Winter fragrances

"Winter, tonight, smells of spring". This verse taken from Charles Guérin’s poetry would seem banal to anyone not used to caring for seasonal smells, yet for those who are, it is loudly eloquent.

What indeed does winter smell like? As the cold winds descend in Europe from the Arctic Circle, our atmosphere seems more and more shy with fragrances – all we smell now is the silence of the snow, the scent of spruce, that of mimosa quite luckily and much more often the intense and comforting smell of logs burning in the hearth. 

Even so, this is a question one often hears amongst fragrance connoisseurs – what should we wear this winter?

The perfume industry, just like the fashion industry, creates its collections following the spring/summer and autumn/winter seasons pattern, attributing to the former an air of flowers and citrus, to the latter the smell of balsams, spices and amber. But is it rightfully so? One only has to spend a few summer days in the Gulf countries to realise that one smells more amber, saffron and oud than citrus and fruits. The opposite of our Western habits.

So, what do we smell in winter? Why does it seem that our fragrances turn mute so much so that at best “winter smells of spring”? What then should we wear, what would be best to wear? Together, let’s look for some answers directly where they lie...in our nose.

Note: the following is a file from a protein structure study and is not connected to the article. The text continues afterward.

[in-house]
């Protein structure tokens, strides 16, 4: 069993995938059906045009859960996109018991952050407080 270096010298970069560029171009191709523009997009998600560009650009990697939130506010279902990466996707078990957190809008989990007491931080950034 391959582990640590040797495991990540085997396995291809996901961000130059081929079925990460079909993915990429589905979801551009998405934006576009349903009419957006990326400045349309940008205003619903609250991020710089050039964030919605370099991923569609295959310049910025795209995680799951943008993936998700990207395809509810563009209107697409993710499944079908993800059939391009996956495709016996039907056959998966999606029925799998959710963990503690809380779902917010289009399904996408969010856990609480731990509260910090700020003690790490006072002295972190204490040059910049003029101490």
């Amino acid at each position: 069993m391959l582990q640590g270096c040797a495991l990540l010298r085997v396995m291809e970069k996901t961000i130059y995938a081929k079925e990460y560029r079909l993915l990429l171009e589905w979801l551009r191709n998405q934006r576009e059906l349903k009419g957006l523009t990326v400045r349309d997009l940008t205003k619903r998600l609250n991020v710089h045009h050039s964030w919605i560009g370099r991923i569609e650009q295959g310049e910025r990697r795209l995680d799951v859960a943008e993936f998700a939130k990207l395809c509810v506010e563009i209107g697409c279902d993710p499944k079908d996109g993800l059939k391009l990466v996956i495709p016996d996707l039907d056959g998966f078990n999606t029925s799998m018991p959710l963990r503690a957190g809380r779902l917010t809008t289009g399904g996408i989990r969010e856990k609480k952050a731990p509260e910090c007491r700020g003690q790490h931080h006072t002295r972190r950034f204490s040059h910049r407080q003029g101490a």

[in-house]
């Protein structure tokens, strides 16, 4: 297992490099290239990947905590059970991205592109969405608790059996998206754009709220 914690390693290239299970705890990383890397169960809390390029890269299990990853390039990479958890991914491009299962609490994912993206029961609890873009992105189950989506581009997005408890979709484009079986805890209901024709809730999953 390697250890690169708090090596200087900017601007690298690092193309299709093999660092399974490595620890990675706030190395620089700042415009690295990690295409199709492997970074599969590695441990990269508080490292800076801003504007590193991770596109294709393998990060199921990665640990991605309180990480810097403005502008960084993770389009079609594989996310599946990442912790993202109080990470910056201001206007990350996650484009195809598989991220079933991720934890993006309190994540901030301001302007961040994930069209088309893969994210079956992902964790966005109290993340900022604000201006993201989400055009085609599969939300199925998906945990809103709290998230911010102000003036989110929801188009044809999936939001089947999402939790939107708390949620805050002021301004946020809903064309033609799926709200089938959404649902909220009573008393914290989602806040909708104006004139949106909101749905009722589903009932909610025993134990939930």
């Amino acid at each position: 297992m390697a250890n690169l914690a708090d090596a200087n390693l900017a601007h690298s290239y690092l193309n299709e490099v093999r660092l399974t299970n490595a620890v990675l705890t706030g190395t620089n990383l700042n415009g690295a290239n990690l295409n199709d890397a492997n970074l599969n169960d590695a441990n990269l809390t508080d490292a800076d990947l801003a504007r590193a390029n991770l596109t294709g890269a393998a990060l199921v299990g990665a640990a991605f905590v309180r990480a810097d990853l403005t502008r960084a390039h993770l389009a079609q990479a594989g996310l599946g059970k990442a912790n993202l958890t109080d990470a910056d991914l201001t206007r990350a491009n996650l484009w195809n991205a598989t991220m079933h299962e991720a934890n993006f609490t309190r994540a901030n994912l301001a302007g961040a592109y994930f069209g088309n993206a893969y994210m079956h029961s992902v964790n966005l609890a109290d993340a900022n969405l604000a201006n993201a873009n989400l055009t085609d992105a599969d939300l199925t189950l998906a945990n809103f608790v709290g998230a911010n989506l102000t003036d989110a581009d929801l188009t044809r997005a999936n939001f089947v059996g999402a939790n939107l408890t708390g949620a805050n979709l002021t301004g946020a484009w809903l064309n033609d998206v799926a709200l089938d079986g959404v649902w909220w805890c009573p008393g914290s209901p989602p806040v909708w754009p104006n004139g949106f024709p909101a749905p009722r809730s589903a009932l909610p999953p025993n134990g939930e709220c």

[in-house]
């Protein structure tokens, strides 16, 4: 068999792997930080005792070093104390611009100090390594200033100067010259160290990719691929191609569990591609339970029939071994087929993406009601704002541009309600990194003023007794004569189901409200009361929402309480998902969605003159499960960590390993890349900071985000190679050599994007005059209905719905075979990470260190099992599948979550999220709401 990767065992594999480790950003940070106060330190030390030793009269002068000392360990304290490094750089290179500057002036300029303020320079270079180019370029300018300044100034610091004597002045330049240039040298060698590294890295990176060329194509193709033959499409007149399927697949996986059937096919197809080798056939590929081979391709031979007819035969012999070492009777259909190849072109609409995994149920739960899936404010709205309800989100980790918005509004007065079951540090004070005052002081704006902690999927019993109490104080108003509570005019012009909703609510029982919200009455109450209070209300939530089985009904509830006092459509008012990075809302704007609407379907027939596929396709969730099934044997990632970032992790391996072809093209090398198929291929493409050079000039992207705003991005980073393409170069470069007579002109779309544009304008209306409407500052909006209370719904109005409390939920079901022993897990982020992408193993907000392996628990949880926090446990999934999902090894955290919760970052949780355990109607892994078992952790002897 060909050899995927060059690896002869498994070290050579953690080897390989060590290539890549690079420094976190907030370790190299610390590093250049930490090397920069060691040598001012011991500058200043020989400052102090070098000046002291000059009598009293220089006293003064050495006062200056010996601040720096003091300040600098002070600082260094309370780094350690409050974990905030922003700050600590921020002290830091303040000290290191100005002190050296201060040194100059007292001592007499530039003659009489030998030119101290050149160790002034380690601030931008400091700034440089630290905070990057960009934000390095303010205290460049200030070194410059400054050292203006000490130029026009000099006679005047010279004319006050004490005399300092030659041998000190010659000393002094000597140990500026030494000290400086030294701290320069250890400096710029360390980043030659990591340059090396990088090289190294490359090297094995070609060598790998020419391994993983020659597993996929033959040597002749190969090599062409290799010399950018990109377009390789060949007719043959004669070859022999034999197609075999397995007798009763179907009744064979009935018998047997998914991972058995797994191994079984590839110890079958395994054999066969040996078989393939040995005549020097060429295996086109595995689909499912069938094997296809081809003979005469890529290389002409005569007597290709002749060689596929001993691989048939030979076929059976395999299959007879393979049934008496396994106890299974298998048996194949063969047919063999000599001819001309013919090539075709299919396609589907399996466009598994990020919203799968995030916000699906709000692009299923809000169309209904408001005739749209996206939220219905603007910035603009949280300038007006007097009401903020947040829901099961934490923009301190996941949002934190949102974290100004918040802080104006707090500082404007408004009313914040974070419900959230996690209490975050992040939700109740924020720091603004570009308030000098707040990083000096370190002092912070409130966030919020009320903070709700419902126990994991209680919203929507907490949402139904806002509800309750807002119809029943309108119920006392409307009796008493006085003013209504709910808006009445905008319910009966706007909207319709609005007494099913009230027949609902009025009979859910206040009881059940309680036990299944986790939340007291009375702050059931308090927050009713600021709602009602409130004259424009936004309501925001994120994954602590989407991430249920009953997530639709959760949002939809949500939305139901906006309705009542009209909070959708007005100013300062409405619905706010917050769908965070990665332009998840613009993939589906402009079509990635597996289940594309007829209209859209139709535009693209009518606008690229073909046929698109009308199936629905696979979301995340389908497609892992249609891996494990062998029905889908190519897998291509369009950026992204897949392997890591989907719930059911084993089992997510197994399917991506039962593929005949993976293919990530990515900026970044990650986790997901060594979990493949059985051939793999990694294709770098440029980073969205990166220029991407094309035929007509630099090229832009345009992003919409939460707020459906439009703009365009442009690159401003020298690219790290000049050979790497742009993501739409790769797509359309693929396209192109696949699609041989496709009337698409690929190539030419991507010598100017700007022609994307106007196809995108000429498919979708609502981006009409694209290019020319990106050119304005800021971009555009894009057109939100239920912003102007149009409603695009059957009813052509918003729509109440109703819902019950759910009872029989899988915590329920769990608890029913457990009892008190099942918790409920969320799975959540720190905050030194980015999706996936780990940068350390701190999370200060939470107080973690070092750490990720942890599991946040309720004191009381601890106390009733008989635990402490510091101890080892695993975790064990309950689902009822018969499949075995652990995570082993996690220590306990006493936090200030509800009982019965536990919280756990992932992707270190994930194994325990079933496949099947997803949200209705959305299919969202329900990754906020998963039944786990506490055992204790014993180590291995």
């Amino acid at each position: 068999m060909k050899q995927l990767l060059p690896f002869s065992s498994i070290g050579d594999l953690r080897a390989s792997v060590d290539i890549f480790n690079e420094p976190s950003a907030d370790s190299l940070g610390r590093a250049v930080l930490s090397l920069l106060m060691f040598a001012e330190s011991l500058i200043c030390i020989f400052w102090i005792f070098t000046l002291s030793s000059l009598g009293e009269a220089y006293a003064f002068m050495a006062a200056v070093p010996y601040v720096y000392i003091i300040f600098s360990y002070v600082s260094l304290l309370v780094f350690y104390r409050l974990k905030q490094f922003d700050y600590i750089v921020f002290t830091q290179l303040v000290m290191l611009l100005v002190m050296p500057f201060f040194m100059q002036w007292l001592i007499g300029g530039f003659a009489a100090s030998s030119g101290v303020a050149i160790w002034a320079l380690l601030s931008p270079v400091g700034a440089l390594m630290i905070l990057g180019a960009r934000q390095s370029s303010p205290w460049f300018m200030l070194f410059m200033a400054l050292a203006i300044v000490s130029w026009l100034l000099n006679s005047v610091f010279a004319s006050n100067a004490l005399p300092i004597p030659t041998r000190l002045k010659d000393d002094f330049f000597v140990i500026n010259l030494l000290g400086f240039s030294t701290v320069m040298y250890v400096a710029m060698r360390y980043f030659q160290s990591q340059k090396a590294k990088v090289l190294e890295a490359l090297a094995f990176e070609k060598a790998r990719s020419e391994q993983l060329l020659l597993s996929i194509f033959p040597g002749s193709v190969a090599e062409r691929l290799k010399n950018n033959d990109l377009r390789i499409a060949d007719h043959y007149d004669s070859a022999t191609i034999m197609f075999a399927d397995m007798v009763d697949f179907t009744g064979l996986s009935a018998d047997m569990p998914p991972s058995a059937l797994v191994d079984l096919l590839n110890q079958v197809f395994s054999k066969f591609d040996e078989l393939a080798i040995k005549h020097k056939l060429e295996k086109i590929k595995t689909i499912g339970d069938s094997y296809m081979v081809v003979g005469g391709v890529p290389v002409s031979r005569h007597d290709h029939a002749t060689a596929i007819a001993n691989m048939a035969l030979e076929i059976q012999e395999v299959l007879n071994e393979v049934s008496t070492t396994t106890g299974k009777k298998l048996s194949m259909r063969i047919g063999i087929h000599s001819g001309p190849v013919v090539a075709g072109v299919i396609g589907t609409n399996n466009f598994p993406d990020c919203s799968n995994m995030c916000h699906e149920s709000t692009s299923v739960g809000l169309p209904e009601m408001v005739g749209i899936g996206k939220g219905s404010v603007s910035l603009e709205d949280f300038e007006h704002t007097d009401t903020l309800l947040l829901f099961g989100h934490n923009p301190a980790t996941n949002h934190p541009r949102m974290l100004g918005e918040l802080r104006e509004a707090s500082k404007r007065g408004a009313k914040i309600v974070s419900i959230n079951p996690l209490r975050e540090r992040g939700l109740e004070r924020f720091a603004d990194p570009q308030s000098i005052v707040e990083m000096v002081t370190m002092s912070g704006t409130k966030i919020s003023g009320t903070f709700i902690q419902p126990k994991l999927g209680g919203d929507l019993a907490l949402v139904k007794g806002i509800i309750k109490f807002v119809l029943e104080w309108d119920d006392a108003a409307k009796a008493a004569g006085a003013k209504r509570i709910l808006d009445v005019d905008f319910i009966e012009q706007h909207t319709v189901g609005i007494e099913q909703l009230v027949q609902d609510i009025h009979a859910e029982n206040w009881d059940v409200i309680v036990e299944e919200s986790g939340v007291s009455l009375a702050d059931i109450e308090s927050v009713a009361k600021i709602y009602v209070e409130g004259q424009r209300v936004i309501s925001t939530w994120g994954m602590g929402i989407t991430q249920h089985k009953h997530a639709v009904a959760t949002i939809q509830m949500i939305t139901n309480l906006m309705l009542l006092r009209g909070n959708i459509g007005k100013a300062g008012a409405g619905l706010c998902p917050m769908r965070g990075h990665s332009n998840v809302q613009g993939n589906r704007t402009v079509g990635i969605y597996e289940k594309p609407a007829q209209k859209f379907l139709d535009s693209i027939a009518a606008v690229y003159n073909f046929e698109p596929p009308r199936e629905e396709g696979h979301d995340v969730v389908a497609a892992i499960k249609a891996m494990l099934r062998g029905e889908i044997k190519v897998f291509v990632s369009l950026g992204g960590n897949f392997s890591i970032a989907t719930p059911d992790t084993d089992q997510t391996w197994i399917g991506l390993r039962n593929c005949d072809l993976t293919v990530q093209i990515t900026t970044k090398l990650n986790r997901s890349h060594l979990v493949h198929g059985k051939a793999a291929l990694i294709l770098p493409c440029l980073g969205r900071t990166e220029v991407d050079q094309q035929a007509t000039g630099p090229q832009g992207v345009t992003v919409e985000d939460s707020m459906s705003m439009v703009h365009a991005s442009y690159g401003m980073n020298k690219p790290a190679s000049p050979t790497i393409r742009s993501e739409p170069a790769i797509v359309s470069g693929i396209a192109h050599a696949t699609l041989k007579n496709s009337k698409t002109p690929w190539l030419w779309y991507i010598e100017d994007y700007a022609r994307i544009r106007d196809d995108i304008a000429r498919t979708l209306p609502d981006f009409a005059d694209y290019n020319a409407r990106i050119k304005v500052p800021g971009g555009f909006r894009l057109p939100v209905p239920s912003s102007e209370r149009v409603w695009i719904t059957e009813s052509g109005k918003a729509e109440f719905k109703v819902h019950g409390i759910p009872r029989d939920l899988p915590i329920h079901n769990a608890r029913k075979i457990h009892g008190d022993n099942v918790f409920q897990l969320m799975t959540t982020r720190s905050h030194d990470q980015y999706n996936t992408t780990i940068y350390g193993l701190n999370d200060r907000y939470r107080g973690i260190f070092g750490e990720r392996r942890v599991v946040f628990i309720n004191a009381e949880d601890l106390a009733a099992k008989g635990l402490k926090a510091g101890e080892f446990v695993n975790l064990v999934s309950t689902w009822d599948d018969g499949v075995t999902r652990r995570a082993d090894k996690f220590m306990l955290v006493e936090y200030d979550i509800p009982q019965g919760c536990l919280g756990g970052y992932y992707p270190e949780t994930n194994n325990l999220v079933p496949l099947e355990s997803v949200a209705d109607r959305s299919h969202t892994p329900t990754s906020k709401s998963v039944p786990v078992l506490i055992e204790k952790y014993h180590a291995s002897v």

"Silence sky, silence earth”

The most obvious characteristic of the cold season is that we don’t smell much of it. As soon as snow falls, we are surprised by a real silence imposed on our senses. Sounds are muffled, the crystalline air carries naught to our nostrils but a frosty cold, our numb hands feel nothing but winter’s bite and we certainly taste our wine less well than when we enjoy it on a terrace in July. 

As far as the sense of smell is concerned, this “winter silence” is very real and can be explained by two major factors, namely humidity and volatility, because according to the confession of a perfumer, "we do not smell a material so much as the air above it" and so now comes the time to briefly explain how our sense of smell works. 

At the beginning of a perfume, there is a molecule or rather a set of odour molecules, soluble in air or water, which will be transported to the olfactory epithelium that lines the top of our nasal cavity. There, in the epithelium, the molecules are trapped by olfactory cilia and then bound via our olfactory receptors, to our olfactory receptors neurons which will then send the information they received to our brain so it can interpret it and activate our olfactive memory. The thing is: our cilia bathes in a protective mucosa, and that’s the thick of the issue.